The reliable and safe evacuation of large buildings and complexes has always been a big challenge: how do you get every occupant safely out of the building in time, without risking injury to the evacuees? These articles examine building evacuation in detail, including proposing changes to building design elements and modelling evacuee behaviour in order to better understand how to safely evacuate everyone from a building.
Cellular automaton modelling approach for optimum ultra high-rise building evacuation design
With the development of modern cities, numerous buildings over 40-storey have been constructed in recent decades. Fire safety issues, especially evacuation, are of the major concerns for building designers, occupants, as well as governments. To ensure the safety of ultra high-rise building evacuation, different performance-based designs have been proposed. In this study, we propose a quantitative and viable elevator aided ultra-high rise building evacuation model which simulates both pedestrian movement and elevator transportation. After validation and calibration, the proposed Ultra high-rise building Evacuation with Elevators (UEE) model is adopted to explore two main evacuation strategies, i.e., phased evacuation and total evacuation with the aid of elevators. In these two strategies, refuge floor plays an important part because it not only provides a place for temporarily stopping, but also for the transition from stair evacuation into elevator evacuation. Thus, the effect of refuge floor interval on the high-rise building evacuation process is further investigated. It is found that the interval design of refuge floors has a direct relation with the characteristics of the elevators and building occupants. In the case that a proper ratio of the building occupants is transported to the ground level by fast elevators while others are evacuated by stairs, the evacuation process can reach an optimised state. Full article
Integrated network approach of evacuation simulation for large complex buildings
Safe evacuation is the most fundamental requirement of fire safety measures in buildings. Traditional building evacuation design is governed by prescriptive building codes which neither have a clear statement of design objectives, nor proper consideration of the interactions between different components of the evacuation system. With rapid developments in performance-based fire engineering, computer evacuation models have been widely used by fire engineers and government officials in fire safety design of buildings. Two approaches are usually used to represent the buildings in evacuation models: fine and coarse networks [Gwynne et al., A review of the methodologies used in the computer simulation of evacuation from the built environment, Building and Environment 34 (1999) 741–749]. For large and complex buildings, such as high-rise or assembly buildings, owing to their spatio-temporal complexity, neither of the 2 network approaches in isolation is satisfactory. The fine network model requires extensive computational power while the coarse network model may not be adequate in representing details of the evacuation process. This paper presents an approach that integrates both network approaches for efficient and detailed assessment of evacuation in large and complex buildings. To demonstrate the advantages of using the integrated approach, this paper presents the results of evacuation simulation for 2 representative buildings. It has been found that the fine network approach (FNA) is inadequate to simulate evacuation of large complex buildings on a normal PC in terms of computational resources. In contrast, the integrated approach can not only perform evacuation analysis for the whole building but is also able to give detailed movement pattern in places of interest without consuming a large amount of CPU time, which makes it possible to directly identify the potential “bottlenecks” in the building. Full article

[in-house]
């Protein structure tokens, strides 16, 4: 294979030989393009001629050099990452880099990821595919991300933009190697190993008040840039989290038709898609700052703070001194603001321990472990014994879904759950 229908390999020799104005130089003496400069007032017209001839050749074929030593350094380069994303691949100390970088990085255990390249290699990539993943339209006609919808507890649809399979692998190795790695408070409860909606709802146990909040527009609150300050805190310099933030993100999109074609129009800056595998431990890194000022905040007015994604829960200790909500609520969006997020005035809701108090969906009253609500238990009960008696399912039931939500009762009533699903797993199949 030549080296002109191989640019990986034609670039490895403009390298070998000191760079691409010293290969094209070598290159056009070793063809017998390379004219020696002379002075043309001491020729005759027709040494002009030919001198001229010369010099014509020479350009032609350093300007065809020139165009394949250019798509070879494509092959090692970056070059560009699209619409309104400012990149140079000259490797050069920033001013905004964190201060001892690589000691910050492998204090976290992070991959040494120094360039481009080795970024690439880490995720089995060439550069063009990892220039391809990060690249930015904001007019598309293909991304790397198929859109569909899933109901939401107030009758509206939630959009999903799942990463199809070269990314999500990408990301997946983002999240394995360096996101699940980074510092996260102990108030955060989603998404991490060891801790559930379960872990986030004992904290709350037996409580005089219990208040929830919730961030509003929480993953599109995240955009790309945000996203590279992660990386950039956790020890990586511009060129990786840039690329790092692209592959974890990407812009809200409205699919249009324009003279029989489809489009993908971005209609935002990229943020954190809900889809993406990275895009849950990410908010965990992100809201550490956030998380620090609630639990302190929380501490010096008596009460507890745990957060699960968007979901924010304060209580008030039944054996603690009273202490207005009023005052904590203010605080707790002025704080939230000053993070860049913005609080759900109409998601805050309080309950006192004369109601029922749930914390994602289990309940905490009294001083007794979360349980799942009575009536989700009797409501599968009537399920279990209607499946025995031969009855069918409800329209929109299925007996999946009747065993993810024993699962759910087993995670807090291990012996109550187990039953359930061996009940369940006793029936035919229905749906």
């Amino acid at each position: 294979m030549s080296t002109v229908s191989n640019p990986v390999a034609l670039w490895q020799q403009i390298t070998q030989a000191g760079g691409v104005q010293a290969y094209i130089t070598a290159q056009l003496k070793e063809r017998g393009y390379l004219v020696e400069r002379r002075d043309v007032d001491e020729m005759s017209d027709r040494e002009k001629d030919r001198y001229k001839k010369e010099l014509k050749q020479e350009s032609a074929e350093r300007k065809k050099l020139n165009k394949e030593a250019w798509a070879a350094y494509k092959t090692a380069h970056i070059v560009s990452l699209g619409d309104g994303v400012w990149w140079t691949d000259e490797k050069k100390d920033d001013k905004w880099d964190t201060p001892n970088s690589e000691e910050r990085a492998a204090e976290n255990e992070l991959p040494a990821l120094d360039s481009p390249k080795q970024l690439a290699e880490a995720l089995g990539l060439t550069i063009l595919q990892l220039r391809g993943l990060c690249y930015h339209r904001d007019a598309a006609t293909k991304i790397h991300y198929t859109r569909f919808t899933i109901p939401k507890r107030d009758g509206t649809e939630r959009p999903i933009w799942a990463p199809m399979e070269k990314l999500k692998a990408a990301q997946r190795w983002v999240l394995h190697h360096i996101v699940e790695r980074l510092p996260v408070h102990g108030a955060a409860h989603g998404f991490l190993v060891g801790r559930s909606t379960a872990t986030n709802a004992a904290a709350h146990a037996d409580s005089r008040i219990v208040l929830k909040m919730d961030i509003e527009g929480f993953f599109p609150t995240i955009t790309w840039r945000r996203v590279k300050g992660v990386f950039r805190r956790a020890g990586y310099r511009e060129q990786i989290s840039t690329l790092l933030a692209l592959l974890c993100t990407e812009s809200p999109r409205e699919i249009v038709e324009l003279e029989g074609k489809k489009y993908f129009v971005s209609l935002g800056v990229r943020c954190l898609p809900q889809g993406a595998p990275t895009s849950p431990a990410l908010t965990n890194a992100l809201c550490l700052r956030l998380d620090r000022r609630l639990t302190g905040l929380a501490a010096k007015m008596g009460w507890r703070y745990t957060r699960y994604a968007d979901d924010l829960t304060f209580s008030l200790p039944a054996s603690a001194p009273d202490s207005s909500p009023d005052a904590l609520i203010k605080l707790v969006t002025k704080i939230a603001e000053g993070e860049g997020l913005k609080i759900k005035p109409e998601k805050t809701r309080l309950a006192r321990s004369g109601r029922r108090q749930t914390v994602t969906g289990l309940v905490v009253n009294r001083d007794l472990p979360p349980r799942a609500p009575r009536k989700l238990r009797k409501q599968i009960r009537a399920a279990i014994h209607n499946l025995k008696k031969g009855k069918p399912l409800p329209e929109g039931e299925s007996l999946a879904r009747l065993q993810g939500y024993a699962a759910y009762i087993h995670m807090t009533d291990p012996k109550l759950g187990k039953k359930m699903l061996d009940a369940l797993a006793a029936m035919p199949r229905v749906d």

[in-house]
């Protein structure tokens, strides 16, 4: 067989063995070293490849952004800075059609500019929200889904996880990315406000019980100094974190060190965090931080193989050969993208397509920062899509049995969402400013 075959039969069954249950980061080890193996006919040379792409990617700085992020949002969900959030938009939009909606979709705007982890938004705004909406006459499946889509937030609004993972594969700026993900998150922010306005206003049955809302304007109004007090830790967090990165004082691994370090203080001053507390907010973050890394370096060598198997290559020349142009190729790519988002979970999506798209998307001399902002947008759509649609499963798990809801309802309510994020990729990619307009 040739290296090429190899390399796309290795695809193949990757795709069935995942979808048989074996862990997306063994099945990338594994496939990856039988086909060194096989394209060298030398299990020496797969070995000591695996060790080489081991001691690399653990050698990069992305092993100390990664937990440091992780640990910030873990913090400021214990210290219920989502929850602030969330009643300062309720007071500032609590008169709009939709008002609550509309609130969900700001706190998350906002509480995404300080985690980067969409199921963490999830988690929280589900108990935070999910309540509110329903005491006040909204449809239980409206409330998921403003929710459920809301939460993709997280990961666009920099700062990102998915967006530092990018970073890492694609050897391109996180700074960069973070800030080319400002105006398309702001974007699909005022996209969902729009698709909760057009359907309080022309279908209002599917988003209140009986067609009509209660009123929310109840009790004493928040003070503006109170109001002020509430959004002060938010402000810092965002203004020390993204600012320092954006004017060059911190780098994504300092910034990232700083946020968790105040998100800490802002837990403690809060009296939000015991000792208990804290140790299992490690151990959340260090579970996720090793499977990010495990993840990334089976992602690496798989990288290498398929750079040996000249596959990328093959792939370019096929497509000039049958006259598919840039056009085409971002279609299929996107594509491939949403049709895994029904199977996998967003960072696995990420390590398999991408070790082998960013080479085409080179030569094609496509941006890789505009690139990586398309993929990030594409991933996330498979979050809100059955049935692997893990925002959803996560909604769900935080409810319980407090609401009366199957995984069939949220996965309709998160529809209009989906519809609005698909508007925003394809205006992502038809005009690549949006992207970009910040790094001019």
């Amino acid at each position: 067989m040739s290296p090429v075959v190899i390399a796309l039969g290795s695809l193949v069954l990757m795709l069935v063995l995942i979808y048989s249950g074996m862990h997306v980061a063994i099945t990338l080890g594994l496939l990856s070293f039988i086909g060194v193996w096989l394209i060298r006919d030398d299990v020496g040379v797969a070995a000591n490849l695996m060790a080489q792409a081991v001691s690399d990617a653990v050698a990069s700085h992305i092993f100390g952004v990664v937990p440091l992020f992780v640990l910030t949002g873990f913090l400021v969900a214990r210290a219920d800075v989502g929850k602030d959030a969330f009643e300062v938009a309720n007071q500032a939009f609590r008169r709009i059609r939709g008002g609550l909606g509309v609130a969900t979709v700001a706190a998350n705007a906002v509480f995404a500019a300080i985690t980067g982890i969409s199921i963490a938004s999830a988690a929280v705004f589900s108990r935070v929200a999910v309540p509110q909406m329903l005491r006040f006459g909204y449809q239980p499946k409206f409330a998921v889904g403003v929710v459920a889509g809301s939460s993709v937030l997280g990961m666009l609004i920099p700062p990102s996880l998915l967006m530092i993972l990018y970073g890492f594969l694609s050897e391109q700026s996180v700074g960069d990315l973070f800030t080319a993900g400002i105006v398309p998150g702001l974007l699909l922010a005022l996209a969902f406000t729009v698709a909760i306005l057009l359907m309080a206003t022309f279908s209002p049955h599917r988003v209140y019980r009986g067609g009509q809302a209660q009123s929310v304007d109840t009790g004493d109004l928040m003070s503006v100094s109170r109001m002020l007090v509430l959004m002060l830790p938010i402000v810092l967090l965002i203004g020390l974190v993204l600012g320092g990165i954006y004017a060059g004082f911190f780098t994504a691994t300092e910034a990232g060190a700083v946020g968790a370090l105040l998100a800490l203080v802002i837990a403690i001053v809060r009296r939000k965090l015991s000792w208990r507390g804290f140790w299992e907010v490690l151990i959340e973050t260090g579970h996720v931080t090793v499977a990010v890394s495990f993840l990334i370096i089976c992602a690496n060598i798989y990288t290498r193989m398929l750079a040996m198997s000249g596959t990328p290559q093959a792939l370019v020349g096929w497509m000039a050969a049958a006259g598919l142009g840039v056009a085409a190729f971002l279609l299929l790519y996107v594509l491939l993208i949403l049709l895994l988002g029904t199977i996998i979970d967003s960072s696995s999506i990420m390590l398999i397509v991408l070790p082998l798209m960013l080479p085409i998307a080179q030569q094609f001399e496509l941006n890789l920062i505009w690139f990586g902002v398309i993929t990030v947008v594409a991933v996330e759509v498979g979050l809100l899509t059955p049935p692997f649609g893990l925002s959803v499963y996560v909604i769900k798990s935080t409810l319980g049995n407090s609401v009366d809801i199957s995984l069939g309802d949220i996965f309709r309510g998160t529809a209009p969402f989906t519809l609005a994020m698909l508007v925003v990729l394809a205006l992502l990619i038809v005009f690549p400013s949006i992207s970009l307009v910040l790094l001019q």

A probabilistic approach for the analysis of evacuation movement data
This paper presents a probabilistic approach to analyse evacuation movement data. The approach relies on a detailed video analysis of people movement and pattern reconstruction. Conditional probabilities for travel path trajectories, walking speeds, and physical area occupied on stair landings are calculated for the evacuee population. The approach has been applied as a case study using data from an evacuation drill performed in a six-storey office building in the United States. The evacuation drill was filmed and occupant’s behaviours on stairs were analysed using the new method. A comparison with the deterministic methods currently employed in engineering practice has been performed. The benefits of the probabilistic approach are discussed, including (1) a more accurate representation of people movement and (2) the use of probabilistic data for modelling purposes, i.e., model validation and model development. Full article
Articles originally published in Fire Safety Journal